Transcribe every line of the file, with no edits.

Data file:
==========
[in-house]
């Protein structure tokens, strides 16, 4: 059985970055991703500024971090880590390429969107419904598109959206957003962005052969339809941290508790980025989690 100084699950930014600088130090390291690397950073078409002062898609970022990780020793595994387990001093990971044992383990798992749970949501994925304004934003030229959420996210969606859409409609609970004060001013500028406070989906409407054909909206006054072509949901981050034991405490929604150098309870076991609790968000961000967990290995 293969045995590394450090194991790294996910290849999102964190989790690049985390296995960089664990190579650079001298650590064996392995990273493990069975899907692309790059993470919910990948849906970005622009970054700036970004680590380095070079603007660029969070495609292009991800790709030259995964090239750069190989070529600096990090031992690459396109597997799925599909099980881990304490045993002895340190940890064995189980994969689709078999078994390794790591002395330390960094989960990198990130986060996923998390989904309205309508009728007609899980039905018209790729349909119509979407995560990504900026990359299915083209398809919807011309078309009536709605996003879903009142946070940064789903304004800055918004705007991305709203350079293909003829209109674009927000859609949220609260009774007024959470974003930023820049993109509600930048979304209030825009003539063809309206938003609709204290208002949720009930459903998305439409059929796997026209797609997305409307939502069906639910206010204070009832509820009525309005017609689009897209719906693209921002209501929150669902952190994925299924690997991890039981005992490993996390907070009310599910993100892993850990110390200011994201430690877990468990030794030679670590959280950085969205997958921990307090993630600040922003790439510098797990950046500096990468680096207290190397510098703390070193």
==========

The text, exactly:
[in-house]
């Protein structure tokens, strides 16, 4: 059985970055991703500024971090880590390429969107419904598109959206957003962005052969339809941290508790980025989690 100084699950930014600088130090390291690397950073078409002062898609970022990780020793595994387990001093990971044992383990798992749970949501994925304004934003030229959420996210969606859409409609609970004060001013500028406070989906409407054909909206006054072509949901981050034991405490929604150098309870076991609790968000961000967990290995 293969045995590394450090194991790294996910290849999102964190989790690049985390296995960089664990190579650079001298650590064996392995990273493990069975899907692309790059993470919910990948849906970005622009970054700036970004680590380095070079603007660029969070495609292009991800790709030259995964090239750069190989070529600096990090031992690459396109597997799925599909099980881990304490045993002895340190940890064995189980994969689709078999078994390794790591002395330390960094989960990198990130986060996923998390989904309205309508009728007609899980039905018209790729349909119509979407995560990504900026990359299915083209398809919807011309078309009536709605996003879903009142946070940064789903304004800055918004705007991305709203350079293909003829209109674009927000859609949220609260009774007024959470974003930023820049993109509600930048979304209030825009003539063809309206938003609709204290208002949720009930459903998305439409059929796997026209797609997305409307939502069906639910206010204070009832509820009525309005017609689009897209719906693209921002209501929150669902952190994925299924690997991890039981005992490993996390907070009310599910993100892993850990110390200011994201430690877990468990030794030679670590959280950085969205997958921990307090993630600040922003790439510098797990950046500096990468680096207290190397510098703390070193």